Baton Rouge Loop meeting set for Ascension

Staff reports

BATON ROUGE – A public meeting for Ascension Parish has been announced for the next phase of the Baton Rouge Loop.

The meeting will be March 23 from 5-8 p.m. at the Gonzales Civic Center, 219 S. Irma Blvd.

Based on engineering, environmental, agency, community, and finance inputs, corridor alternatives identified during the initial stages of the Implementation Plan were refined to a set of locally preferred corridor alternatives. 

The alternatives are being advanced into the Environmental Impact Statement phase of the project, in conjunction with the Federal Highway Administration. 

The Tier 1 EIS, currently underway, will consider environmental impacts, public input, and agency concerns, resulting in a single loop route.  

Tier 2 EIS phases, to identify specific design features and other details, will follow.

“This milestone marks an important next step in the federally mandated schedule for such an expansive project,” said East Baton Rouge Mayor-President Melvin L. “Kip” Holden, who serves as Chairman of the Capital Area Expressway Authority. “Baton Rouge and neighboring parishes are well on the way to benefiting from a vital transportation component that will allow us to meet the growing needs of our region.”

The project is an initiative of the CAEA, which is lead by the parish presidents of Ascension, East Baton Rouge, Iberville, Livingston and West Baton Rouge parishes and the secretary of the Louisiana Department of Transportation and Development.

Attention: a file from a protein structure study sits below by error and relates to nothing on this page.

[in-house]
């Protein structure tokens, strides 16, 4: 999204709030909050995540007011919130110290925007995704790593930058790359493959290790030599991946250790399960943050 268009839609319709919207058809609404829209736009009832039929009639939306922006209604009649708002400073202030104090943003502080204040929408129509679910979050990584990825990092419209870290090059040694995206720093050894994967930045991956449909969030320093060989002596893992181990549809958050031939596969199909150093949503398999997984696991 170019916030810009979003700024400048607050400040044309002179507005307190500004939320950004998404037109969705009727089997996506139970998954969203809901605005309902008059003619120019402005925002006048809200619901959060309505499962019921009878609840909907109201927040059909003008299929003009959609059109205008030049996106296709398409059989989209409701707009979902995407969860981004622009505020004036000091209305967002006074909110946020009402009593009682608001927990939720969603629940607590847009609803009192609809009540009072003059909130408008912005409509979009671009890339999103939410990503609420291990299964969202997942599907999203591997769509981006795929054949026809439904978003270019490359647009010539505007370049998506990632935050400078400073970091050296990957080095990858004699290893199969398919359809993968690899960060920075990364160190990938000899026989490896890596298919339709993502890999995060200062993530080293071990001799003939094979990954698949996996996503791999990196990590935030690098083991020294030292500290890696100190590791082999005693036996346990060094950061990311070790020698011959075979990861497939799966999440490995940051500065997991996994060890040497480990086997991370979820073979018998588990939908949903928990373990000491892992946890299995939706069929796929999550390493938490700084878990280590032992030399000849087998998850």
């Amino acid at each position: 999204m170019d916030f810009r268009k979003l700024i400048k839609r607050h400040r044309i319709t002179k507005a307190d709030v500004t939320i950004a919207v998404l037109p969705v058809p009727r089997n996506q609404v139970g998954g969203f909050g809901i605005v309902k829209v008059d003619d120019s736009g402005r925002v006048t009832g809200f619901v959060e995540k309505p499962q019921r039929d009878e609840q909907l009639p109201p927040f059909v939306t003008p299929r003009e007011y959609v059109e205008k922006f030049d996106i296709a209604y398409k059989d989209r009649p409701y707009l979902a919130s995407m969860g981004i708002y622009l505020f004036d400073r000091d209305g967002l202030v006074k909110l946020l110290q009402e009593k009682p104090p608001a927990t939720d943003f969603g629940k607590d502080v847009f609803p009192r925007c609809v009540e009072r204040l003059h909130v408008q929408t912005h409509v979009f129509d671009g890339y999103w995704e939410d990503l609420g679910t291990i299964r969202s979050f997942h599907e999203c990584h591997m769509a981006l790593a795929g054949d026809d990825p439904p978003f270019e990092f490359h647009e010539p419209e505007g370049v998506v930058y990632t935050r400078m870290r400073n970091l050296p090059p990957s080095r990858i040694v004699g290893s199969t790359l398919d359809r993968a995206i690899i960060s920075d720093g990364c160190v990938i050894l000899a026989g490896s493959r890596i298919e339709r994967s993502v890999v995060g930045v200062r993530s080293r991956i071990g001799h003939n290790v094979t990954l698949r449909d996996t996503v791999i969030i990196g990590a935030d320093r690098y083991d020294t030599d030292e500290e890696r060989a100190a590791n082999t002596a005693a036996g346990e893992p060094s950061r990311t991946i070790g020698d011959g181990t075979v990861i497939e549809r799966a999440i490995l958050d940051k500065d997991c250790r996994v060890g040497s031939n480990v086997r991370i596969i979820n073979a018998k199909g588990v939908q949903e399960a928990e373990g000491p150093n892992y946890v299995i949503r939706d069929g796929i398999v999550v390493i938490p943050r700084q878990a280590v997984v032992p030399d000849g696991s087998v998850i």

Similar to the public meetings held during the earlier phase of the project, the group is slated to hold three rounds of public meetings in each of the five parishes to share information and gain feedback from the public.

The Baton Rouge Loop project is proposed as an 80 to 90 mile long circumferential controlled access free-flow toll roadway around Baton Rouge to relieve traffic congestion in the area.

The loop would initially be constructed as a four-lane facility with the ability to add at least two additional lanes, one in each direction, in the median when traffic demands warrant. 

The proposed typical section also provides space within the right-of-way to add continuous frontage roads, if needed. Bike paths and transit could potentially share the footprint.